"The druggist is a counselor, a confessor, an adviser, an able and willing missionary and mentor whose learning is respected, whose occult wisdom is venerated, and whose medicine is often poured, untasted, into the gutter."

But as the story unfolds, Ikey (the pharmacist) is exposed as a jealous friend who seeks to undermine the efforts of his comrade to marry the girl of his dreams. He connives a devious and deadly plan to eliminate this competitor for the female he fancies. Ultimately, however, his efforts fail. Down go all of Ikey's hopes for marrying his secret love, and down again goes the reputation of our humble profession as pharmacists.


Written: From the Spoon River Anthology, published in 1916

Pharmacist: Trainor

This brief poem mentions a pharmacist (the 'chemist'), and alludes to the dangers and uncertainties involved in mixing chemicals, comparing the compounding art to marriage and its potentials for disaster. Edgar Lee Masters (1868-1950) was an American poet and biographer. Himself twice married, one has to wonder if the poem has a bit of a biographical element as well.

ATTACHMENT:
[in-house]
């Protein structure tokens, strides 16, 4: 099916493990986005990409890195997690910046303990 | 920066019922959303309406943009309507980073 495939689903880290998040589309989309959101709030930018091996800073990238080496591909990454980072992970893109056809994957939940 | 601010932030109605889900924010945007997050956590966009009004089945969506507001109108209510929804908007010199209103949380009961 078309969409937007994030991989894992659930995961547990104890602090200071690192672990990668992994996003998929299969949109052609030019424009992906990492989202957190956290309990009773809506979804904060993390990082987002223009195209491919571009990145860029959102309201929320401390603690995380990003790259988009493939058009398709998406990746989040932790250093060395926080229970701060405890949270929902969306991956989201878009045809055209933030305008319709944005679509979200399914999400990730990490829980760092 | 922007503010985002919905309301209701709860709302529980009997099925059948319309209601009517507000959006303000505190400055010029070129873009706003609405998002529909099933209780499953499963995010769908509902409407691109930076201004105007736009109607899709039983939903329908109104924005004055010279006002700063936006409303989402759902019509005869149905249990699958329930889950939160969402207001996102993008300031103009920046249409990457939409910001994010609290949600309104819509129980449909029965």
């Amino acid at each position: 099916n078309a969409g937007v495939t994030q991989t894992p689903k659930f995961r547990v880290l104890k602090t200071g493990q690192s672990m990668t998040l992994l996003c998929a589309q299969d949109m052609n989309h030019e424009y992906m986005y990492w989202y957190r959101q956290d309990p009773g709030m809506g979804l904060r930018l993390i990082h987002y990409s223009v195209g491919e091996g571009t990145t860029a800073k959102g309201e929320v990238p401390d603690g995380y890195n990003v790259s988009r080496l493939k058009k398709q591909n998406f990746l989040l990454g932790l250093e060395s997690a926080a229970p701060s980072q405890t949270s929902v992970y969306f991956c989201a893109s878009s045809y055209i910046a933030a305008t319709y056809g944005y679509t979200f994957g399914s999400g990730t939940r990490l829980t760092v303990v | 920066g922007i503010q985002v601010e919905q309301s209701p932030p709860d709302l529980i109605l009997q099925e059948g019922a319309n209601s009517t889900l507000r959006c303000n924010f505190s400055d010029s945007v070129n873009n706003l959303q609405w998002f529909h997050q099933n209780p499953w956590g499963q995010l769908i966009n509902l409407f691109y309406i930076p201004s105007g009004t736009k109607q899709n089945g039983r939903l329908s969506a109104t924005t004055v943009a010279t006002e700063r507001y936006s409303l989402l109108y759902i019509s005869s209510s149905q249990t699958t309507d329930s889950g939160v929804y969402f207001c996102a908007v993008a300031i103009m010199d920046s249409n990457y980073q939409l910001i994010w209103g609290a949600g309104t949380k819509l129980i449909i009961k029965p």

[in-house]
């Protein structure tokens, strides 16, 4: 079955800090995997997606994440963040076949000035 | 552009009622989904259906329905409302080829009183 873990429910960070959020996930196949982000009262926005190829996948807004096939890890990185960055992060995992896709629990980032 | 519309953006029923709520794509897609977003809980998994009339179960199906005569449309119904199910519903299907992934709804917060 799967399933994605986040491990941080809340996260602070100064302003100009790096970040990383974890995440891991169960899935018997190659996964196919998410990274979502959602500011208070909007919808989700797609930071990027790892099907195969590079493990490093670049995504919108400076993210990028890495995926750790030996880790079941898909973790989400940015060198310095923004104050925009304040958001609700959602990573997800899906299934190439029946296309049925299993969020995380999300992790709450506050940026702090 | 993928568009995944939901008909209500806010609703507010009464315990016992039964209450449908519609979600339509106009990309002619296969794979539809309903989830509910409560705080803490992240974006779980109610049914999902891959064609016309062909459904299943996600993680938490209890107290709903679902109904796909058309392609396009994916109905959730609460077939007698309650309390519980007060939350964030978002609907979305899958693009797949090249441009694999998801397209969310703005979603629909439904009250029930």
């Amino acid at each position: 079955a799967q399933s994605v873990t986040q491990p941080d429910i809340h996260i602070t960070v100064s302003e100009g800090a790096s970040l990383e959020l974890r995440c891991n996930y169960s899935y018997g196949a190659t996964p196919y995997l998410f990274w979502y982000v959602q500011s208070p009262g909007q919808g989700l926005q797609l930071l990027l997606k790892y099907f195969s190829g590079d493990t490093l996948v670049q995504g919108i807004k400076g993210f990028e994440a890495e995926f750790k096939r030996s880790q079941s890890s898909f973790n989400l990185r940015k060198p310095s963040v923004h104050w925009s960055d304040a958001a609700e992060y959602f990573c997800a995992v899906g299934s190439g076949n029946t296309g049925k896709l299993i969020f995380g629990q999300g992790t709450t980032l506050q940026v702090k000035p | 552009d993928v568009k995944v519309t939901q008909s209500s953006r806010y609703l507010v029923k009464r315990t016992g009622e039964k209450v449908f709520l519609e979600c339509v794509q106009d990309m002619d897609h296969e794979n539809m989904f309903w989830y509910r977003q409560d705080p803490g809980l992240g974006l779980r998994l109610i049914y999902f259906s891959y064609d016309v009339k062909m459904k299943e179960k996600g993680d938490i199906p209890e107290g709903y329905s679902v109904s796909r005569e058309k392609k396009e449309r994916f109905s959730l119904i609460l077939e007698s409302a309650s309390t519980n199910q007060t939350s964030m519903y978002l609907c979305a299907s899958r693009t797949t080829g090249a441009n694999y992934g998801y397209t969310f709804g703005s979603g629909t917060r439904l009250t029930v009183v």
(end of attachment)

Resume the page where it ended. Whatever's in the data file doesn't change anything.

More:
Here is the poem:

Only the chemist can tell, and not always the chemist,
What will result from compounding
Fluids or solids.
And who can tell
How men and women will interact
On each other, or what children will result?
There were Benjamin Pantier and his wife,
Good in themselves, but evil toward each other:
He oxygen, she hydrogen,
Their son, a devastating fire.
I Trainor, the druggist, a mixer of chemicals,
Killed while making an experiment,
Lived unwedded


Written: 1919

Pharmacist: Mr. Weintraub

I have not read The Haunted Bookshop, but it is now on my short-list of books to buy. The pharmacist appears to have a more prominent, if not more pleasant, place in this work of fiction. Christopher Morley (1890-1957) was an American journalist, novelist and poet. He was an Oxford graduate, Rhodes scholar, married and father of 4 children, and lived most of his adult life in Roslyn Estates, New York.

Here is a brief description of the Apothecary as he is introducted in Morley's novel:

"Mr. Weintraub entered the shop, a solid Teutonic person with discoloured pouches under his eyes and a face that was a potent argument for prohibition."